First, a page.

Fisher v. University of Texas

Published: 2019-06-19 19:26:26
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The United States Supreme Court on June 2013 issued a ruling on Fisher v. University of Texas (Santoro, n.p). Abigail Fisher the petitioner, from Texas, was disallowed admission to the institution at the Austin, to join class of 2008. Fisher sued the school arguing that this rejection was in violation of her right to equal protection as provided in the Fourth Amendment as she was rejected admission to the university at the expense of other students who had way less credentials (Santoro, n.p). Fisher maintained that the institution policy of admission cannot match the standards adopted from the Grutter v. Bollinger, a similar case that may have the set benchmark of admission policies where affirmative action is an issue. The university on the other hand maintained that their admission policies were streamlined in accordance to those required and upheld in the Grutter ruling. It argued that it uses a holistic process of admission, which considers the race of the applicant as a factor for admission, in the bid to create a diverse student body that embodies a national outlook where all races feel represented (Santoro, n.p). The Supreme Court was tasked with the burden of re-examining or upholding the Grutter requirement for an admission process. Their decision was critical as it hard far reaching implication for admission policies and the racial significance in schools all over American.

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The facts of the case were hinged on the fact that University of Texas (UT) follows an admission policy that aims to maintain an equal and diverse student body (Levine, 167). Apart from the required 10% admission policy, UT Admits students within a framework of other factors like race, where the applicant must be of a certain race to get admitted despite their academic qualifications. They maintained that the 10% admission policy could not succinctly cater for a diverse student body since most students who make this threshold are from minority school (Levine, 168). However, according to Fisher, if the school did have concerns and interests with regards to maintaining an equal and diverse race student body in the institution, it could accomplish this from the 10% admission policy and without enforcing a race based admission policy. Fisher wanted the court to clarify the Grutter requirements or overrule them altogether.

In a 7-1 decision, the Supreme Court affirmed the need for diversity in the public education especially the higher education sector, and the importance of all public institutions within the states to maintain and promote it (Levine, 170). However, they returned the case back to the Circuit Court in New Orleans to re-examine whether the schools race admission policy met the strict measurse provided for in the Grutter case. The standards of narrow tailoring and necessity were among the top requirements of the Grutter case, and the Supreme Court wanted this court to establish whether this institution had adhered to these standards.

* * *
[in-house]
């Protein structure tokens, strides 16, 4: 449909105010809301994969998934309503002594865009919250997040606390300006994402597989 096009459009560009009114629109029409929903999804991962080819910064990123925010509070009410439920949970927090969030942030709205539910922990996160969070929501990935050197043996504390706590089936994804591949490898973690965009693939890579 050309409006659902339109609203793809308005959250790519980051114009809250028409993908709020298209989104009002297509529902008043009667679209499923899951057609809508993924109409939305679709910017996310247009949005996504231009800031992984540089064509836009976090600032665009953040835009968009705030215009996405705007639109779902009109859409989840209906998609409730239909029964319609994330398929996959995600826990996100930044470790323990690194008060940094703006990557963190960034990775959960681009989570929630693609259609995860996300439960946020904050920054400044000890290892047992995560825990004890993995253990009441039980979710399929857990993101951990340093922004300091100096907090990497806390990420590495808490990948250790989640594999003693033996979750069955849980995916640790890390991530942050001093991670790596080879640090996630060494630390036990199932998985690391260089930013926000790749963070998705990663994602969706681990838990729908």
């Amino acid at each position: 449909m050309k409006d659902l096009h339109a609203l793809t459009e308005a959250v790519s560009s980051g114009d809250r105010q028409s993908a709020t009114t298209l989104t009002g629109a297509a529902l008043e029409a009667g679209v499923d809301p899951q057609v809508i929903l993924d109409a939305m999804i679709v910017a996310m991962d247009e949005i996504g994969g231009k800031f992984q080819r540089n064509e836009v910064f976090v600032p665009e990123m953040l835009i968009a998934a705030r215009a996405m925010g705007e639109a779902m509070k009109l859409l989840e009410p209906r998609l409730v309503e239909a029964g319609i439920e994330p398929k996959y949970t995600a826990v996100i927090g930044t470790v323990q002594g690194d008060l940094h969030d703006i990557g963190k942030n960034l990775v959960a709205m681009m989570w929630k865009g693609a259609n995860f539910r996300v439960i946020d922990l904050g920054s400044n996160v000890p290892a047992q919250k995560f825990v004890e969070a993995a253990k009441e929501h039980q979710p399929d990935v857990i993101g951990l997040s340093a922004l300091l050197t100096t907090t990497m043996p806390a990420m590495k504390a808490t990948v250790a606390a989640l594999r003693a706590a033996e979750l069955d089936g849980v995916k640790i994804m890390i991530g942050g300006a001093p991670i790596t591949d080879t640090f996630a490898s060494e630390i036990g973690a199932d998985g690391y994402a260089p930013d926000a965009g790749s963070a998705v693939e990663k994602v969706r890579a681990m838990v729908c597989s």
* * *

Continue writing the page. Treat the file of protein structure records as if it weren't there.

The courts decision signaled a historic shift in the race based affirmative action in the admission process in the higher education sector (Rostron, 37). It was the fourth time that a Supreme Court would rule on constitutionality of the race based admission policies. Pending the ruling it was felt that the court might overhaul the Grutter standards and remove the affirmative action in higher education admissions. In a twist of events, the court did change its position, but also increased the scrutiny on the race conscious admission policy (Rostron, 39). Now the court was interested not just in diversity but also in the nature with which these diverse students body was being promoted.

A new challenge arose in the public higher education sector. The diversity standards itself was under scrutiny (Rostron, 40). It meant that all universities in the state level using the race based admission policies needed to show and prove that they used these policies alone, and none other to help them attain the diverse student body. This challenge was significant as some universities claimed that race-neutral policies may be much better if an institution was to achieve the diversity goal (Rostron, 43). It will be up to the state universities to give evidences and prove that their specific policies in affirmative actions served them best and are the sole means by which they attained the diversity goals.

The Fisher case constitutes a broader aspect of race, and it could be a step towards healing the American race wound or in a twist of fate, confuse the post racial inequality discourse further. Overall, the decision is a wakeup call for scholars, educators and policy makers to carry on making compelling and rigorous debates concerning the race conscious affirmative action. To maintain diversity and equality in the public higher education, deliberate policies and frameworks have to be put in place, frameworks that do not only reflect diversity but also equity in representation of all the races in the State in question.

Works Cited

Levine, F. J., and A. N. Ancheta. 'The AERA Et Al. Amicus Brief in Fisher V. University Of

Texas At Austin: Scientific Organizations Serving Society'. Educational Researcher 42.3 (2013): 166-171. Web.

Rostron, A. (2013). Affirmative action, Justice Kennedy, and the virtues of the middle ground.Northwestern University Law Review, 107(2), 10371044.

Santoro, T., and S.K. Wirth. 'Fisher V. University Of Texas at Austin (11-345)'. LII / Legal

Information Institute. N.P., 2015. Web. 16 Nov. 2015.

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